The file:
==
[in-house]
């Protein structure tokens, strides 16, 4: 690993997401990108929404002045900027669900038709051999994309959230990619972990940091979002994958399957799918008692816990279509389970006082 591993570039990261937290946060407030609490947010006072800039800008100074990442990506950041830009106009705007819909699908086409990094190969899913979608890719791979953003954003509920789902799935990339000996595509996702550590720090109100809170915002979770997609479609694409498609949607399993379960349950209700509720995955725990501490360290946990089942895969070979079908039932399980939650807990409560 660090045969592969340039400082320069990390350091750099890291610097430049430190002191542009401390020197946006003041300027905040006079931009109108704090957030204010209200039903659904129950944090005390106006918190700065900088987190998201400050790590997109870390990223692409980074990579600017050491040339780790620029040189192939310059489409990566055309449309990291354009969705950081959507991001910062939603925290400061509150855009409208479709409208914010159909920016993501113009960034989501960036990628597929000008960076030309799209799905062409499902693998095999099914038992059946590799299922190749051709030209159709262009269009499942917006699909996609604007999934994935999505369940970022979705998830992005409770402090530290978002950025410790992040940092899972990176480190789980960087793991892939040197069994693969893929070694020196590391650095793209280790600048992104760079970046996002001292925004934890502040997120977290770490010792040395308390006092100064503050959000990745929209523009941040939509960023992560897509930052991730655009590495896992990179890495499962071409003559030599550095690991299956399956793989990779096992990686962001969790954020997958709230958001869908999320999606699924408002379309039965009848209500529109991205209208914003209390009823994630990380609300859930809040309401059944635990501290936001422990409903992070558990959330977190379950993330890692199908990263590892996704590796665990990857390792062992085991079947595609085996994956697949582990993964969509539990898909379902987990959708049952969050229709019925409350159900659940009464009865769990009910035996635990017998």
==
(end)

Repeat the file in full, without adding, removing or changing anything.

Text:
[in-house]
């Protein structure tokens, strides 16, 4: 690993997401990108929404002045900027669900038709051999994309959230990619972990940091979002994958399957799918008692816990279509389970006082 591993570039990261937290946060407030609490947010006072800039800008100074990442990506950041830009106009705007819909699908086409990094190969899913979608890719791979953003954003509920789902799935990339000996595509996702550590720090109100809170915002979770997609479609694409498609949607399993379960349950209700509720995955725990501490360290946990089942895969070979079908039932399980939650807990409560 660090045969592969340039400082320069990390350091750099890291610097430049430190002191542009401390020197946006003041300027905040006079931009109108704090957030204010209200039903659904129950944090005390106006918190700065900088987190998201400050790590997109870390990223692409980074990579600017050491040339780790620029040189192939310059489409990566055309449309990291354009969705950081959507991001910062939603925290400061509150855009409208479709409208914010159909920016993501113009960034989501960036990628597929000008960076030309799209799905062409499902693998095999099914038992059946590799299922190749051709030209159709262009269009499942917006699909996609604007999934994935999505369940970022979705998830992005409770402090530290978002950025410790992040940092899972990176480190789980960087793991892939040197069994693969893929070694020196590391650095793209280790600048992104760079970046996002001292925004934890502040997120977290770490010792040395308390006092100064503050959000990745929209523009941040939509960023992560897509930052991730655009590495896992990179890495499962071409003559030599550095690991299956399956793989990779096992990686962001969790954020997958709230958001869908999320999606699924408002379309039965009848209500529109991205209208914003209390009823994630990380609300859930809040309401059944635990501290936001422990409903992070558990959330977190379950993330890692199908990263590892996704590796665990990857390792062992085991079947595609085996994956697949582990993964969509539990898909379902987990959708049952969050229709019925409350159900659940009464009865769990009910035996635990017998």